Ijah Mondesire-Crump, M.D. ’98 is a Bronx native.  After attending kindergarten at a public school in the South Bronx, he was chosen to participate in Early Steps, a program that promotes diversity in New York City independent schools.  He attended St. Bernard’s from first grade to eighth grade, where he developed a love for the natural sciences and was awarded the Science Prize at graduation. 

In 1998, he matriculated to Riverdale Country School; he continued his studies of the natural sciences, but also took a particular interest in research methodology and the scientific process.  Upon completion of his sophomore year, he was the first summer research intern at Riverdale; he helped found Riverdale’s Summer Science Research Program under the guidance of the head of the biology department.  In addition to his involvement with the sciences, he was also a four-year triathlete (soccer, fencing, lacrosse), president of the chess club, co-president of the Students of Color Coalition (SCC), and member of the Diversity Awareness Initiative for Students (DAIS).  Upon graduation, he was awarded the Astronomy Prize and received national scholarships through the Ron Brown Scholar Program, Magic Johnson’s Taylor Michael’s Scholarship Program, and the Venture Scholars Program.
He matriculated at Harvard in 2002, where he was an honors biology major with a minor in health policy.  In the Harvard community, he was a member of the fencing team, an active participant in the Black Men’s Forum and the Black Students’ Association, a volunteer at the University Lutheran Homeless Shelter (UNILI), and a member of the Phoenix S.K. club.  He wrote a senior thesis entitled, “The Effect of HAART (Highly Active Antiretroviral Therapy) on Protein Degradation, Antigen Processing, and Immune Response,” a work which helped him achieve cum laude within the Department of Biology and gain admittance into medical school.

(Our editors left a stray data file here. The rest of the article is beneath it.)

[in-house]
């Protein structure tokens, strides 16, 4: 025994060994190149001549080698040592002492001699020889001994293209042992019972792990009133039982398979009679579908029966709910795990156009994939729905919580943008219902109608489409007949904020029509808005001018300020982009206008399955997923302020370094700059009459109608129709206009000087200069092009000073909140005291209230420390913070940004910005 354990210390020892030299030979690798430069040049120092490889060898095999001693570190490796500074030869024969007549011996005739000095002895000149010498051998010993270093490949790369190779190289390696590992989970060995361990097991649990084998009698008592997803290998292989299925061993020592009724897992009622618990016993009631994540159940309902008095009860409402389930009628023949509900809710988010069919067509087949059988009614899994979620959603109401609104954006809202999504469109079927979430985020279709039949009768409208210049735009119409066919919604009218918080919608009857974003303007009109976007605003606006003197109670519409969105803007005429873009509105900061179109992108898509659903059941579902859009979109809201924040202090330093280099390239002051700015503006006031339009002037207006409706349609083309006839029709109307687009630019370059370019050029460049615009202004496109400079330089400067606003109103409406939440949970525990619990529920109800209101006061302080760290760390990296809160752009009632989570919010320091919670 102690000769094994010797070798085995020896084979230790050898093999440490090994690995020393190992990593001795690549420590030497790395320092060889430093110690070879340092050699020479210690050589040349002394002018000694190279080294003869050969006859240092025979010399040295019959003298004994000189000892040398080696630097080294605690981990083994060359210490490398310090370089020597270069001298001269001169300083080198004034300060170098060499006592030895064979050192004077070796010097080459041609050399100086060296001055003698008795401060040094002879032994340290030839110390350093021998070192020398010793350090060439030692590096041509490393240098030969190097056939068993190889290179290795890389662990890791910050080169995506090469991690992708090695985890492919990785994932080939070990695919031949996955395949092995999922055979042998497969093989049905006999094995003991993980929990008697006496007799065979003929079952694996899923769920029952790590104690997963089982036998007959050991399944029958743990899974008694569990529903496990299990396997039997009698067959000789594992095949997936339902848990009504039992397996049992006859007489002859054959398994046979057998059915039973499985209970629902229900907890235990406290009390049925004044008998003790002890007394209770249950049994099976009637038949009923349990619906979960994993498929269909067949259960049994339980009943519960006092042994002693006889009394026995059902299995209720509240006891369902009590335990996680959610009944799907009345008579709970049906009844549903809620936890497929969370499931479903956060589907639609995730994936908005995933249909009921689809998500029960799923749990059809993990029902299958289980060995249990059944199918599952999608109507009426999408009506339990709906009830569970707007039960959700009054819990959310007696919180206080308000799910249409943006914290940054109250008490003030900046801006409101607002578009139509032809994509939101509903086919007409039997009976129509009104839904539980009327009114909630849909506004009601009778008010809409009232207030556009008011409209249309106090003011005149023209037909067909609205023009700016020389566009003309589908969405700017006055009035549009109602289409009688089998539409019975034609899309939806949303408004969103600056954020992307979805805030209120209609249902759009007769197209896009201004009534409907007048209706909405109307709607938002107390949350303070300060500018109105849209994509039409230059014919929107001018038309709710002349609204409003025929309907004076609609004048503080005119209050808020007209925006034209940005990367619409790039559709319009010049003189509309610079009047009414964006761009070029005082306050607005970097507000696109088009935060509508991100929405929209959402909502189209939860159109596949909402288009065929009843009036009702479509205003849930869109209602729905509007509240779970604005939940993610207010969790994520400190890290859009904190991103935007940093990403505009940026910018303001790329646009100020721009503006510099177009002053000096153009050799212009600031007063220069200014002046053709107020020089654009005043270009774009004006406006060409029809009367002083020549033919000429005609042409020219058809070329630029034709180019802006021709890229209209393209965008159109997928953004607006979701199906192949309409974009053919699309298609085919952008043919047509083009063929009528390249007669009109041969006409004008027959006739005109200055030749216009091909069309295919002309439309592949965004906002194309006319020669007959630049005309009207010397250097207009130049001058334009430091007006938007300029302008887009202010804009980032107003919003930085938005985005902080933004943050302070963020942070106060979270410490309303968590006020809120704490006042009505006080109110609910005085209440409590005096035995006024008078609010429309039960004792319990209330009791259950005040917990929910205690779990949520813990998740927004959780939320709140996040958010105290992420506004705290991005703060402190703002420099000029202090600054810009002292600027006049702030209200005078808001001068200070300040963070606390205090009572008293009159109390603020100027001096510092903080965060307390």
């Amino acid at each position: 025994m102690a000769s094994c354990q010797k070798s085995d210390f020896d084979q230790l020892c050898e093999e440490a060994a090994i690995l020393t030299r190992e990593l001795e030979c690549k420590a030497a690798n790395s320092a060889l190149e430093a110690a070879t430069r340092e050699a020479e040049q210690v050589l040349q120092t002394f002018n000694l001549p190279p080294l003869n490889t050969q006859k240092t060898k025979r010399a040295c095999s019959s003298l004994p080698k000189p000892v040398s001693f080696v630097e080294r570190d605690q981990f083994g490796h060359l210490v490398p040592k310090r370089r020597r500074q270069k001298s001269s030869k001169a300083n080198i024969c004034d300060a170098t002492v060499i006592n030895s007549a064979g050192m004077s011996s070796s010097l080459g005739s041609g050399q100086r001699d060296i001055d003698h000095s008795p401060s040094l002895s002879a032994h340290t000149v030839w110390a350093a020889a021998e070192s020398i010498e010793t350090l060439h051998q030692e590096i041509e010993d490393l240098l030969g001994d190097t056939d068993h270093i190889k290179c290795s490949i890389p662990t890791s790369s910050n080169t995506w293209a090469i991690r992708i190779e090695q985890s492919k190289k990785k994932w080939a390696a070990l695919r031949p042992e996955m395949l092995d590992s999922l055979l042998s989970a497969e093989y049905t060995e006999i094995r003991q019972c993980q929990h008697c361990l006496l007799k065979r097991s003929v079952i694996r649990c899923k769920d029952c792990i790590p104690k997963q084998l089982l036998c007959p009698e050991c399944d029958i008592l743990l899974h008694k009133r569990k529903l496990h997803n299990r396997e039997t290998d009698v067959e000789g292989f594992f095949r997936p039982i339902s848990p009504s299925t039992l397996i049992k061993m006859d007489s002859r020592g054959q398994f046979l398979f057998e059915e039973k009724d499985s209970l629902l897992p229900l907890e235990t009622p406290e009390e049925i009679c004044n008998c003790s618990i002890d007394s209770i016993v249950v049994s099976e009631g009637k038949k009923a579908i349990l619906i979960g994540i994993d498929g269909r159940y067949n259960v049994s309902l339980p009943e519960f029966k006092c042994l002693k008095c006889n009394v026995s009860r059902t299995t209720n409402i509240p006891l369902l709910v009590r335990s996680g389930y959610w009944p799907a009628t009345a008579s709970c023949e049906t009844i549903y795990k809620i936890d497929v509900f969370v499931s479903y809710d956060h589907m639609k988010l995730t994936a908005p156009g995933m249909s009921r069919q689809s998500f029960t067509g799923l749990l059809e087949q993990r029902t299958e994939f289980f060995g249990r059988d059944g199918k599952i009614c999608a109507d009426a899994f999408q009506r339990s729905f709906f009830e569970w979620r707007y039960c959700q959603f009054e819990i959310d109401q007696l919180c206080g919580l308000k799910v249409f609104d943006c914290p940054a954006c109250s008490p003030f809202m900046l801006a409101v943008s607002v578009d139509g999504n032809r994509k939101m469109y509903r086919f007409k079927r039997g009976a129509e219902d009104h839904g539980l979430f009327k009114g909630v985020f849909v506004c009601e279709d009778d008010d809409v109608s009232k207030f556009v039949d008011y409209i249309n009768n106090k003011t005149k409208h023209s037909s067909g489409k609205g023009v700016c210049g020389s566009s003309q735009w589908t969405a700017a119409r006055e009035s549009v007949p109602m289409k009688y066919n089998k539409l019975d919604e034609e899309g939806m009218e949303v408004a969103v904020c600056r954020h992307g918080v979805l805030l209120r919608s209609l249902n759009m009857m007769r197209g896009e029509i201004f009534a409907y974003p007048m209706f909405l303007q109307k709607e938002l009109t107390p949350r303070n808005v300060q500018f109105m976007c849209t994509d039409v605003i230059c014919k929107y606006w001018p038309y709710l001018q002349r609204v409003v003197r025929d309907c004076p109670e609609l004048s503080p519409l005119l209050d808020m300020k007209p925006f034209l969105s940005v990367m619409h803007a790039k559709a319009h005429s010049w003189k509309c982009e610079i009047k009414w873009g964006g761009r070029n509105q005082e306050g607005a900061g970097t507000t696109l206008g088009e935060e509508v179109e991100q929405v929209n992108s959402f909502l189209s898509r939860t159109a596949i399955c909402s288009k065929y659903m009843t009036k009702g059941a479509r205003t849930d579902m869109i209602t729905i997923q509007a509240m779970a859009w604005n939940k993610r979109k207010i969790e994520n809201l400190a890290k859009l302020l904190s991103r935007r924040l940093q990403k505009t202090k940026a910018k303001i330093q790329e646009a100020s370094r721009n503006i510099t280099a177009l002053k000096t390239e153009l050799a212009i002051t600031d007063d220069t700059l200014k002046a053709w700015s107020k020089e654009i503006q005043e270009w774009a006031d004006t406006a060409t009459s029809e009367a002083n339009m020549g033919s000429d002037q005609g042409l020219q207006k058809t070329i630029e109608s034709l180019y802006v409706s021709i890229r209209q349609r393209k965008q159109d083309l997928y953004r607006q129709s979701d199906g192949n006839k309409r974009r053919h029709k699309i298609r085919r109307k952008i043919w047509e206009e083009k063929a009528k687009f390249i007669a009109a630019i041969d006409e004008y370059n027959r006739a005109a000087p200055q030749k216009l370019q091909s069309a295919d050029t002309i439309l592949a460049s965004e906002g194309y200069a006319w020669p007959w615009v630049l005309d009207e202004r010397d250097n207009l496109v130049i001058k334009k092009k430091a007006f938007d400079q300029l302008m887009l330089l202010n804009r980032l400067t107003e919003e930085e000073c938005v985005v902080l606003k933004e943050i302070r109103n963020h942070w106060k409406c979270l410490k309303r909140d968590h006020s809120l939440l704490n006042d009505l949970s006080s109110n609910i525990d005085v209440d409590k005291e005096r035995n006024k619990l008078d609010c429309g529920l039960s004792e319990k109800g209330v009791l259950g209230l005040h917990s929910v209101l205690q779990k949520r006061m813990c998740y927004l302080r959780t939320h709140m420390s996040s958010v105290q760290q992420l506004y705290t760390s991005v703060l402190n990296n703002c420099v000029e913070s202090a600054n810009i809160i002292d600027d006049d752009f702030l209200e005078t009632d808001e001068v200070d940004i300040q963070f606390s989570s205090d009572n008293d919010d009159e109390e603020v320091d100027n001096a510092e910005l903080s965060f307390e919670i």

During medical school at Mt. Sinai School of Medicine, he started a chess club, was an active member of the Surgery Interest Group, the Liver Transplant Team, and went on an obstetric surgical mission trip to Honduras.  He continued his medical training as an intern in the department of general surgery of the joint for the St. Luke's-Roosevelt Hospitals system. Since that time, he has been working at Memorial Sloan Kettering Cancer Center, in the Brain Tumor Center, the department of neurosurgery, and the department of surgery.  He currently works as a clinical research coordinator in the department of pediatric ophthalmic oncology.  Throughout his career, he has been heavily focused on research publication and has authored articles in the fields of AIDS research, neurology, and ophthalmic oncology.

He enjoys backpacking and frequents the Catskills, among other outdoor activities.  He is involved in CERT NYC (Community Emergency Response Team).  Professionally, he is looking to leverage his medical degree either as a clinician or within healthcare venture capital, administration, research, or consulting.
When asked about his time at St. Bernard’s Dr. Mondesire-Crump shared the following:
St. Bernard’s provided me access to an unmatched educational foundation; not only did I learn challenging academic content, but also an analytical framework to succeed in the sciences and beyond.  St. Bernard’s’ pedagogical methodology gave me enough structure to stay focused on my studies, but also allowed enough flexibility and creativity to apply what I was learning in new contexts.  Through my education at St. Bernard’s, I learned the values of tradition and appreciation for other cultures; I was exposed to different ways of thinking that I still appreciate and utilize to this day.  In addition, many of my current interests were cultivated at St. Bernard’s, including love for the natural sciences, sports and chess.  When I return to campus, I always feel known and at home  ̶  I deeply appreciate the sense of family that the school continues to foster in my life.  Harvard may be my university alma mater, but St. Bernard’s is my first alma mater.